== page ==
CHARLOTTE, N.C. — A WCNC Defenders investigation is revealing troubling findings notaries public around North Carolina.
In November, WCNC Charlotte discovered scammers in Charlotte were forging people’s signatures to sell their homes without permission. Now, the Defenders team learned it doesn’t stop there.
WCNC Charlotte found dozens of licensed notaries, who are in charge of signing important documents, were stripped of their commissions because of forgery, fraud, or previous criminal records.
Those findings are leading State Senator Natasha Marcus to launch her own investigation.
The Defenders team learned several notaries had criminal records that the state didn’t know about when the notaries were licensed.
“Thank you for looking into it, because it’s not something I was aware of,” Senator Marcus said.
Public records show since 2015, at least 84 notaries have been stripped of their commissions; 22 notaries had their licenses revoked in connection with fraud, forgery, or embezzlement.
There were also ten notaries who had criminal records the state never knew about, according to state records.
“There are people who slipped through the cracks and should never have had a notary seal,” Senator Marcus said.
One termination letter shows a notary failed to disclose a criminal record, but the state allowed them to renew their position in 1997, 2002, 2007, and 2012.
The Defenders team asked Senator Marcus if that’s acceptable.
“No, that’s not acceptable,” Senator Marcus responded.
WCNC Charlotte began investigating after a Charlotte home valued at more than $300,000 fraudulently sold for just $9,000. Police say the suspect forged the name of the homeowner, Rahim Rupani, on the deed.
Rupani, who lives in Atlanta, told WCNC Charlotte a neighbor first alerted him to unwanted visitors at his Charlotte home.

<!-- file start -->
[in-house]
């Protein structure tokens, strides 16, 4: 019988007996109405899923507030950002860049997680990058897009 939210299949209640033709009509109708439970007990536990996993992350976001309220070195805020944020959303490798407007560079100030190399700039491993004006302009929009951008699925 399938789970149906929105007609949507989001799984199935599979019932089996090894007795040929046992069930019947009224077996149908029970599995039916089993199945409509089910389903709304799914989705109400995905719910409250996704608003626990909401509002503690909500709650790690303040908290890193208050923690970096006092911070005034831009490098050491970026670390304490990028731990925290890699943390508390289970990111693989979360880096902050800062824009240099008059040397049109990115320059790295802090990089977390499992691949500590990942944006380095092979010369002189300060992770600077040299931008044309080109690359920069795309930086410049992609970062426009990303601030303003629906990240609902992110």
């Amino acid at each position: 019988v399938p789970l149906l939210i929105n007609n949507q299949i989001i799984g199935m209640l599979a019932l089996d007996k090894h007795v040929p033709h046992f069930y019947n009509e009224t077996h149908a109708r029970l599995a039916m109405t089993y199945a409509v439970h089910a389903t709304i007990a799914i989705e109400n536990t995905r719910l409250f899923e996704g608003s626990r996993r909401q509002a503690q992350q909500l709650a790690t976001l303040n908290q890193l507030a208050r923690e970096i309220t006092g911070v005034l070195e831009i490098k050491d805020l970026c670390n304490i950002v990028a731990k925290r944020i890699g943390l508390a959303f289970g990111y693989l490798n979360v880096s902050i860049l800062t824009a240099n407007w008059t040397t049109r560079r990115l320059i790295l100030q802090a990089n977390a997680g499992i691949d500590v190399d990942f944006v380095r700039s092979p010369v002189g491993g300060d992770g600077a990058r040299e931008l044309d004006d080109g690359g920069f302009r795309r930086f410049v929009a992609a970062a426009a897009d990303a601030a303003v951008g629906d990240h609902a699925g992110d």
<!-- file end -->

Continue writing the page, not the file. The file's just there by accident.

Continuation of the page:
Then, he learned about the shocking transaction.
“I never sold it, never ever,” Rupani previously told WCNC Charlotte.
Police are also investigating a strikingly similar crime at another home in the same neighborhood. In both cases, the notary public stamp and the signature are the same.
The North Carolina Secretary of State’s Office would not comment on whether the notary is under investigation.
However, the Defenders team learned the notary officially resigned her position a month after the police reports were filed and she has since moved out of state.
“I think it would be scary,” said Michael Burt, a member of the Real Estate Lawyers Association of North Carolina.
Burt said it’s not clear who would legally have access to the home if two sides claim ownership until the court makes a final determination.
WCNC Charlotte found the register of deeds in other states takes proactive steps to prevent fraud. In the Nashville area, the Davidson County Register of Deeds allows homeowners and businesses to voluntarily sign up for an alert system, which sends them an email anytime a document is filed with their names.
A Mecklenburg County spokesperson said the Register of Deeds, Fredrick Smith, declined a request for an interview.
Senator Marcus has already proposed a new law that took effect in December.
It gives Register of Deeds Offices in North Carolina the authority to screen for fraud, instead of simply rubber-stamping documents.
“We fixed that,” Senator Marcus said.
Senator Marcus said she’s turning her attention to notary public laws because of what the Defenders team uncovered.
“I’d be happy to look into whether we need to change our laws,” Senator Marcus said.
In the meantime, Rupani says he’s been fighting a legal battle in court to officially reclaim ownership of his home.
WCNC Charlotte spoke by phone to the notary in Rupani’s case. She said someone forged her signature as well, and he said she was not sure how they got ahold of her stamp.
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